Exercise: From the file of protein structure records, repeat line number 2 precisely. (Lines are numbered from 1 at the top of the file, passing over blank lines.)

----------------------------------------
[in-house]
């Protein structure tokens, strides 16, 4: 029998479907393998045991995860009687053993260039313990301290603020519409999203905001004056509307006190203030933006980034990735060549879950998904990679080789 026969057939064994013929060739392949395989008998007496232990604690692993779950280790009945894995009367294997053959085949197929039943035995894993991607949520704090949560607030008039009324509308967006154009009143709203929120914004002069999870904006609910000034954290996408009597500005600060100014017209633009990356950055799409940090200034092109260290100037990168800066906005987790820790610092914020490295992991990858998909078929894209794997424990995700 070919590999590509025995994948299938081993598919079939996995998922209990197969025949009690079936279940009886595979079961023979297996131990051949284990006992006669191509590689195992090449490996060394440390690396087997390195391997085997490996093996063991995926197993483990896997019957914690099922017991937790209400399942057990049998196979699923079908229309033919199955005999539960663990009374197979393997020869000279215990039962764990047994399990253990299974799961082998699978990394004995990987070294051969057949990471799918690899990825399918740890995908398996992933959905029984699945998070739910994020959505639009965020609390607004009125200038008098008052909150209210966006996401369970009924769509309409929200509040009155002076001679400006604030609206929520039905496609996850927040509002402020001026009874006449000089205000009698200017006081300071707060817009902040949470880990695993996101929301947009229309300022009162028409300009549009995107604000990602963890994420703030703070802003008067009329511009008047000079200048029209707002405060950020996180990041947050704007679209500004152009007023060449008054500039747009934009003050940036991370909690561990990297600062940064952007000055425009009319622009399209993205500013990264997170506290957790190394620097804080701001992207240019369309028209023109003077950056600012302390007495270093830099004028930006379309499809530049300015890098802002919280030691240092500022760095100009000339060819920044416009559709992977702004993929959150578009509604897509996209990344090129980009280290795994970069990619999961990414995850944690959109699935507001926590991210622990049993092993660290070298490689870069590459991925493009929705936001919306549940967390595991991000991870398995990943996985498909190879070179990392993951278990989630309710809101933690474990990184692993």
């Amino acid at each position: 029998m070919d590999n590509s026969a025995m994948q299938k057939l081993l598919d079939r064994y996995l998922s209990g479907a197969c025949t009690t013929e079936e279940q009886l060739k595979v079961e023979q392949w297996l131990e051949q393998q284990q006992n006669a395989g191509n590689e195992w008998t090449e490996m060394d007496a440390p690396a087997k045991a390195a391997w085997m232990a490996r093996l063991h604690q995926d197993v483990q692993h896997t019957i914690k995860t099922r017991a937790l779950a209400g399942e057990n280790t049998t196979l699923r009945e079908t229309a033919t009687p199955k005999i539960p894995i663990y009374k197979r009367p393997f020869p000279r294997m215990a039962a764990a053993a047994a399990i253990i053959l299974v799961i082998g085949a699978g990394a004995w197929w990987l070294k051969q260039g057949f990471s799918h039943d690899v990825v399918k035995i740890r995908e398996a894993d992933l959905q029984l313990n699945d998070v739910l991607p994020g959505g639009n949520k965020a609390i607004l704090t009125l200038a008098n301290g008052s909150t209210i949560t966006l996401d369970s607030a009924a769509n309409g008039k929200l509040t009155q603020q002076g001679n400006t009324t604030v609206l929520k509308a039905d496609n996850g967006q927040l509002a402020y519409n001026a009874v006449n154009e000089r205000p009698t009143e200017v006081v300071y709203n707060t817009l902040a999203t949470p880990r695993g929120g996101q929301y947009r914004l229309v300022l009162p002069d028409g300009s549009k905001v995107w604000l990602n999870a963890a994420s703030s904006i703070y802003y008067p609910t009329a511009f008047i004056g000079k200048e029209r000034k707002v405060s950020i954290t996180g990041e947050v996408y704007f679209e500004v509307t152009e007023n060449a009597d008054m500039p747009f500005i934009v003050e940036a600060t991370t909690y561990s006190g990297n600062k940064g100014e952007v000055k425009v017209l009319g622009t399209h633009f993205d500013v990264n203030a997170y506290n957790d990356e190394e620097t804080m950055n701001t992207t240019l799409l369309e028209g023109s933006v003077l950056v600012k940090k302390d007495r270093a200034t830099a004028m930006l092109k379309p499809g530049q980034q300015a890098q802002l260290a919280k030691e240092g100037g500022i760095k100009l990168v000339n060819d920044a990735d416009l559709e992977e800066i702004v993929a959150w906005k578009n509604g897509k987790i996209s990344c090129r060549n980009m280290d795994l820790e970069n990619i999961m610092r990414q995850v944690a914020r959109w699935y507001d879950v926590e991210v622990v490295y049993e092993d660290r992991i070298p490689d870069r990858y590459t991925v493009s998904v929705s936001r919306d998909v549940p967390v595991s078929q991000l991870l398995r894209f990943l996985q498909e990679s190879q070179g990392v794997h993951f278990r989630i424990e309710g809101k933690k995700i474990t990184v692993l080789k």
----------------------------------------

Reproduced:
């Protein structure tokens, strides 16, 4: 029998479907393998045991995860009687053993260039313990301290603020519409999203905001004056509307006190203030933006980034990735060549879950998904990679080789 026969057939064994013929060739392949395989008998007496232990604690692993779950280790009945894995009367294997053959085949197929039943035995894993991607949520704090949560607030008039009324509308967006154009009143709203929120914004002069999870904006609910000034954290996408009597500005600060100014017209633009990356950055799409940090200034092109260290100037990168800066906005987790820790610092914020490295992991990858998909078929894209794997424990995700 070919590999590509025995994948299938081993598919079939996995998922209990197969025949009690079936279940009886595979079961023979297996131990051949284990006992006669191509590689195992090449490996060394440390690396087997390195391997085997490996093996063991995926197993483990896997019957914690099922017991937790209400399942057990049998196979699923079908229309033919199955005999539960663990009374197979393997020869000279215990039962764990047994399990253990299974799961082998699978990394004995990987070294051969057949990471799918690899990825399918740890995908398996992933959905029984699945998070739910994020959505639009965020609390607004009125200038008098008052909150209210966006996401369970009924769509309409929200509040009155002076001679400006604030609206929520039905496609996850927040509002402020001026009874006449000089205000009698200017006081300071707060817009902040949470880990695993996101929301947009229309300022009162028409300009549009995107604000990602963890994420703030703070802003008067009329511009008047000079200048029209707002405060950020996180990041947050704007679209500004152009007023060449008054500039747009934009003050940036991370909690561990990297600062940064952007000055425009009319622009399209993205500013990264997170506290957790190394620097804080701001992207240019369309028209023109003077950056600012302390007495270093830099004028930006379309499809530049300015890098802002919280030691240092500022760095100009000339060819920044416009559709992977702004993929959150578009509604897509996209990344090129980009280290795994970069990619999961990414995850944690959109699935507001926590991210622990049993092993660290070298490689870069590459991925493009929705936001919306549940967390595991991000991870398995990943996985498909190879070179990392993951278990989630309710809101933690474990990184692993």